Friday, November 28, 2008

Prepare to get sucked in: Black Holes

What are Black Holes?

In general a black hole is a region of space where the gravity is so high that the fabric of space and time has curved back on itself, taking the exit doors with it. If one wanted to escape the gravitational pull of a planet it must leave the planet's surface with a certain velocity, this is called the escape velocity. On Earth this value is about 25,000 mph. With a black hole the escape velocity is greater than the velocity of light, and since nothing travels faster than light, no object can escape its pull. Research by the American physicist John A. Wheeler helped to predict what a black hole would do to its surroundings. The exact boundary between where light can and can't escape has been termed the "event horizon." Conventionally the size of a black hole is determined by the size of the event horizon, which is a clean quantity to measure and calculate. Everything within the event horizon is collapsed to an infinitesimal point at the center of a black hole. This point is known as a singularity.
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How a Black Hole is Formed:
The way that black holes are formed is related to the life cycle of a star, so this will be discussed first. Stars are formed when a large amount of gas (mostly hydrogen) starts to collapse in on themselves due to gravity. As it collapses the gas molecules collide more and more and heat up. Eventually the gases become so hot that instead of bouncing off one another they will instead fuse and the hydrogen atoms become helium atoms. All of this additional heat increases the pressure of the gas until it's sufficient to balance the gravitational attraction, and the gas stops contracting. However, eventually a star runs out of its hydrogen and other nuclear fuels. More massive stars will run out of fuels sooner because they need to be hotter in order to balance the gravitational attraction. When a star runs out of fuel it will begin to cool down and thus contract. As the star contracts the gravitational field at its surface gets stronger and its light cones get bent inward more. Eventually, when the star shrinks to a certain radius the gravitational field becomes so strong that the light cones are bent inward and light can no longer escape. According to the theory of relativity, nothing can travel faster than light, so if light cannot escape, neither can anything else, this gives us the region known as a black hole. However, a black hole doesn't form at the end of the life cycle of every star. If that were true then there would be many more black holes which would change a lot of things about our galaxy. In order for a black hole to be formed a star must achieve a critical radius, known as the Schwarzschild radius. This is the radius at which the escape velocity from the star is equal to the speed of light and can be calculated from the formula RS = 2GM/c2 . In this formula G is Newton's gravitational constant, M is the mass of the star, and c is the speed of light. Since G and c are constants it can be seen that the determining factor of whether or not a star becomes a black hole is its mass. If a star doesn't form a black hole then it will turn into either a neutron star or a black dwarf star.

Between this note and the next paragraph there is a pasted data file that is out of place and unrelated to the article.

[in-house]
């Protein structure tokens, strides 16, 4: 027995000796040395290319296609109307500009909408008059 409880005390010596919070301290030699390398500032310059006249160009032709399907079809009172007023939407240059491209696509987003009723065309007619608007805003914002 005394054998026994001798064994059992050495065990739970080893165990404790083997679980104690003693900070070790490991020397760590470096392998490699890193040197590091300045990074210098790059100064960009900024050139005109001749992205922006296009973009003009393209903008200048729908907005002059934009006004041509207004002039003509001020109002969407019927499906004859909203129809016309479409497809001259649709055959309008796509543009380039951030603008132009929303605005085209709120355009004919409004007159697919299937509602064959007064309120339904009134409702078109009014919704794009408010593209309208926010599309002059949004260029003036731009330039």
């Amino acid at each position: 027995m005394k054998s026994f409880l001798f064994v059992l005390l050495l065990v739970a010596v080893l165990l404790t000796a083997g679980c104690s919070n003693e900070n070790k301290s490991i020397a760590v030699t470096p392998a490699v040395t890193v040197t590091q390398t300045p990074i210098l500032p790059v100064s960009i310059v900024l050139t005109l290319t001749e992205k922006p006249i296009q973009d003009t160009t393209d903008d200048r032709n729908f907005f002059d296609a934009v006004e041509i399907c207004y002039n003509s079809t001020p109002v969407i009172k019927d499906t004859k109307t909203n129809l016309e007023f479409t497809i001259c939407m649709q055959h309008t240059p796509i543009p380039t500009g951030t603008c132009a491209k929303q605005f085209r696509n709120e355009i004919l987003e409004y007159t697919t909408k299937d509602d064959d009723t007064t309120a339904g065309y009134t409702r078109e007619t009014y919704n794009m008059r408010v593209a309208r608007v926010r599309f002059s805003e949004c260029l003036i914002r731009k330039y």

Does a Black Hole Ever "Die"?